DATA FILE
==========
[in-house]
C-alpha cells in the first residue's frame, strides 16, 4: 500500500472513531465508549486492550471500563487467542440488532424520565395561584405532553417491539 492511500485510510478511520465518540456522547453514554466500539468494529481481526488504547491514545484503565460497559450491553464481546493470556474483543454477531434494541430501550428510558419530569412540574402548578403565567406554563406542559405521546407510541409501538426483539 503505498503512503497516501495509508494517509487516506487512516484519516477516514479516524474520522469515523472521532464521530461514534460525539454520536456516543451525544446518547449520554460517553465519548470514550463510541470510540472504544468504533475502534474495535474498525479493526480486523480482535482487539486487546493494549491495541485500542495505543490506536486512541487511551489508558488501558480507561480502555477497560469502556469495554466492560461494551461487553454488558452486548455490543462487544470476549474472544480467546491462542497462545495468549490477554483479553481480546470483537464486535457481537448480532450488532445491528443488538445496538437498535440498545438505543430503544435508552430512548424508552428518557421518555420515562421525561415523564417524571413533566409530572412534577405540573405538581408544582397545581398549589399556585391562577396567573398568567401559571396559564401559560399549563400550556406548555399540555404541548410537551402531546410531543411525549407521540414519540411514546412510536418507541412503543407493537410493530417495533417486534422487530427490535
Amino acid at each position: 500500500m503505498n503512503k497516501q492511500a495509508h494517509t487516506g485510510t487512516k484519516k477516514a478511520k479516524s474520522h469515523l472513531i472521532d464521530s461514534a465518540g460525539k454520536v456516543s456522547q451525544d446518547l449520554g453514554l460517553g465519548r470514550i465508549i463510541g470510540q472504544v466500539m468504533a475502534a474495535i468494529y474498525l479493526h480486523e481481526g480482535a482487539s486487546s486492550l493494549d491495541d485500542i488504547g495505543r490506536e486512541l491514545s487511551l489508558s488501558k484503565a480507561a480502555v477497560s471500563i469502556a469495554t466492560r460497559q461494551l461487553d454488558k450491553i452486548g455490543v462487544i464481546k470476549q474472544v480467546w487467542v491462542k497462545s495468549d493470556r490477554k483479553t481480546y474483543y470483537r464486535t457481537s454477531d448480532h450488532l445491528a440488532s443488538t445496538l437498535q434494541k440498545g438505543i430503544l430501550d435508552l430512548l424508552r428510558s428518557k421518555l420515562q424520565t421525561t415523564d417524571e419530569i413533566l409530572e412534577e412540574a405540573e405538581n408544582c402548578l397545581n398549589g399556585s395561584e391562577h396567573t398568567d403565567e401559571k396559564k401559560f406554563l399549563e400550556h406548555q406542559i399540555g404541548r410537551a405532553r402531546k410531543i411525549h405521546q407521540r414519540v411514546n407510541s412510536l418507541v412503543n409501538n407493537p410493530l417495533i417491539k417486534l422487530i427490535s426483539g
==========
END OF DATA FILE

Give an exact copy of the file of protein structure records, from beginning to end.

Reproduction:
[in-house]
C-alpha cells in the first residue's frame, strides 16, 4: 500500500472513531465508549486492550471500563487467542440488532424520565395561584405532553417491539 492511500485510510478511520465518540456522547453514554466500539468494529481481526488504547491514545484503565460497559450491553464481546493470556474483543454477531434494541430501550428510558419530569412540574402548578403565567406554563406542559405521546407510541409501538426483539 503505498503512503497516501495509508494517509487516506487512516484519516477516514479516524474520522469515523472521532464521530461514534460525539454520536456516543451525544446518547449520554460517553465519548470514550463510541470510540472504544468504533475502534474495535474498525479493526480486523480482535482487539486487546493494549491495541485500542495505543490506536486512541487511551489508558488501558480507561480502555477497560469502556469495554466492560461494551461487553454488558452486548455490543462487544470476549474472544480467546491462542497462545495468549490477554483479553481480546470483537464486535457481537448480532450488532445491528443488538445496538437498535440498545438505543430503544435508552430512548424508552428518557421518555420515562421525561415523564417524571413533566409530572412534577405540573405538581408544582397545581398549589399556585391562577396567573398568567401559571396559564401559560399549563400550556406548555399540555404541548410537551402531546410531543411525549407521540414519540411514546412510536418507541412503543407493537410493530417495533417486534422487530427490535
Amino acid at each position: 500500500m503505498n503512503k497516501q492511500a495509508h494517509t487516506g485510510t487512516k484519516k477516514a478511520k479516524s474520522h469515523l472513531i472521532d464521530s461514534a465518540g460525539k454520536v456516543s456522547q451525544d446518547l449520554g453514554l460517553g465519548r470514550i465508549i463510541g470510540q472504544v466500539m468504533a475502534a474495535i468494529y474498525l479493526h480486523e481481526g480482535a482487539s486487546s486492550l493494549d491495541d485500542i488504547g495505543r490506536e486512541l491514545s487511551l489508558s488501558k484503565a480507561a480502555v477497560s471500563i469502556a469495554t466492560r460497559q461494551l461487553d454488558k450491553i452486548g455490543v462487544i464481546k470476549q474472544v480467546w487467542v491462542k497462545s495468549d493470556r490477554k483479553t481480546y474483543y470483537r464486535t457481537s454477531d448480532h450488532l445491528a440488532s443488538t445496538l437498535q434494541k440498545g438505543i430503544l430501550d435508552l430512548l424508552r428510558s428518557k421518555l420515562q424520565t421525561t415523564d417524571e419530569i413533566l409530572e412534577e412540574a405540573e405538581n408544582c402548578l397545581n398549589g399556585s395561584e391562577h396567573t398568567d403565567e401559571k396559564k401559560f406554563l399549563e400550556h406548555q406542559i399540555g404541548r410537551a405532553r402531546k410531543i411525549h405521546q407521540r414519540v411514546n407510541s412510536l418507541v412503543n409501538n407493537p410493530l417495533i417491539k417486534l422487530i427490535s426483539g